The four range from a college for students with learning difficulties to a living biobank that is capable of the storage of live cells from animal species that are at the greatest risk of extinction.
An environmentally-friendly packaging company and a business whose materials can be seen in structures across the world have also been honoured.
Lord Lieutenant of Shropshire Anna Turner said she was thrilled to congratulate companies Stallion AI, Jesmonite Ltd, I2r Packaging and Derwen College.
Mrs Turner said that the winners demonstrated yet again that Shropshire was home to so many innovative businesses and organisations.
"We celebrate with them their success in achieving this most prestigious business award," she said.
"Judges for these awards look into every detail of your nomination as they want to absolutely certain they make a good selection. It makes me so pleased that we have four businesses in this county that have reached the required standards.”
The competition was instituted by Royal Warrant in 1965 with the first awards being made in 1966 under the original title Queen’s Award to Industry. The awards have been known as the Queen’s Award for Enterprise since 1999.
Winners of a Queen’s Award for Enterprise receive an invitation to a Royal reception, a special crystal trophy presented by the Lord-Lieutenant, the right to fly the award flag at their headquarters and use the logo in their marketing for five years as well as worldwide recognition as a winner.
There are four categories in the competition: International Trade, Innovation, Sustainable Development and Promoting Opportunity.
Derwen College and Derwen College Charity 's award is for promoting opportunity. The specialist college for young adults with special educational needs and disabilities has developed a range of opportunities for their students to learn real life skills offering a range of outlets including their shops and restaurants. All provide work experience and opportunities for their students. Derwen College has sites in Gobowen, Ludlow, Telford and Walford.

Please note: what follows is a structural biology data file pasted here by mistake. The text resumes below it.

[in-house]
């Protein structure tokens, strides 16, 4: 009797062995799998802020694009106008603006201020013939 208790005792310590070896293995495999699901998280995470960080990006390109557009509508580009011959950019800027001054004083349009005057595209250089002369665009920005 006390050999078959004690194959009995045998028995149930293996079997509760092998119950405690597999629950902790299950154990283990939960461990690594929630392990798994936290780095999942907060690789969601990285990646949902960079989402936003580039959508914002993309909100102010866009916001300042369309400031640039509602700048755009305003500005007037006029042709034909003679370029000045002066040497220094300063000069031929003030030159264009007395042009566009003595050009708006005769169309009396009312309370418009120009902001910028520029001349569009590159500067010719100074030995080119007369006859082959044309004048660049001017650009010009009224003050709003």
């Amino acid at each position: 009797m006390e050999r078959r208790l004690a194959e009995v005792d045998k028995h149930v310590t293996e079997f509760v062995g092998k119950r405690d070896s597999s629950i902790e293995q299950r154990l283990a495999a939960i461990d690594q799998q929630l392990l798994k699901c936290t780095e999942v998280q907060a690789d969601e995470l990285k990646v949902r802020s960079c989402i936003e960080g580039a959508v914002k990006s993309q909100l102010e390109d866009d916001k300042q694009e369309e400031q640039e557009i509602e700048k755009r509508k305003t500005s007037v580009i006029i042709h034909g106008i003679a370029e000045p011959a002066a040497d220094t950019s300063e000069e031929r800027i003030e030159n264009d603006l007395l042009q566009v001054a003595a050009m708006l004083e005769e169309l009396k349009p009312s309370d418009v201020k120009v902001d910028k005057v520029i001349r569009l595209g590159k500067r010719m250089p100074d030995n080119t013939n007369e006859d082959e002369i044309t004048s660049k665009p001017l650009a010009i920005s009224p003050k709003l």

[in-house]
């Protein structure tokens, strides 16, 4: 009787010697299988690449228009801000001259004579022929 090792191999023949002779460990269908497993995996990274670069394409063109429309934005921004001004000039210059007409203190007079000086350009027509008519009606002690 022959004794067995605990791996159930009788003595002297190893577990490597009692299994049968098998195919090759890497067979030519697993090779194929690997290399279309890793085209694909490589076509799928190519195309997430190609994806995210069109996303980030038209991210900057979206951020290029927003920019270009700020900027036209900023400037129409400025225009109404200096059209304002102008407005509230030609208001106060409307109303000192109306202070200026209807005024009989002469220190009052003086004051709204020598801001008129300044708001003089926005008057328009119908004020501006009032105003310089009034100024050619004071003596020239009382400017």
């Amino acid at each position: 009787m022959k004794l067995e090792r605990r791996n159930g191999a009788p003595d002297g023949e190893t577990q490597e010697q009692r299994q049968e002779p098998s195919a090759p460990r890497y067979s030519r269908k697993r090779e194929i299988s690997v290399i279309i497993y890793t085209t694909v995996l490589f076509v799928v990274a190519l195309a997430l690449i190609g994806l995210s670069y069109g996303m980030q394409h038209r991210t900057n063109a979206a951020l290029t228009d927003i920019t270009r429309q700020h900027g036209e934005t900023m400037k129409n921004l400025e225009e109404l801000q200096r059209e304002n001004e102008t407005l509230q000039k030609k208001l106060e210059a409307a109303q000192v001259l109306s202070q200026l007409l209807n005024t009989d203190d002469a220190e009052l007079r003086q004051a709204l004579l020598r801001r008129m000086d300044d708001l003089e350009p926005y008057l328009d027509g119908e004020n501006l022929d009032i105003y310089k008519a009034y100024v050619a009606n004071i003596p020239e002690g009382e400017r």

Principal Meryl Green will attend a reception at Buckingham Palace hosted by HRH the Prince of Wales in July.
She said: “Derwen College is having an exceptional year for awards; for our educational and care provision, and for our business ‘Marketplace’. To receive this very special award, endorsed by the Queen, during her Platinum Jubilee’ really is the icing on the cake.
"We are very proud to receive this distinguished award, and would like to thank all our staff, students, families, and the community who support our College, our Charity and our Marketplace.
Company, I2r Packaging, has been awarded the Queen’s Award for Enterprise: Innovation, which follows on from success in 2020 in being awarded a Queen’s Award for Enterprise: International Trade.
Based in Telford, the aluminium foil tray manufacturer was established in 2007 as an environmentally-responsible packaging company and has focussed on new product ranges, diversifying into new geographical regions and market sectors, championing engineering innovation.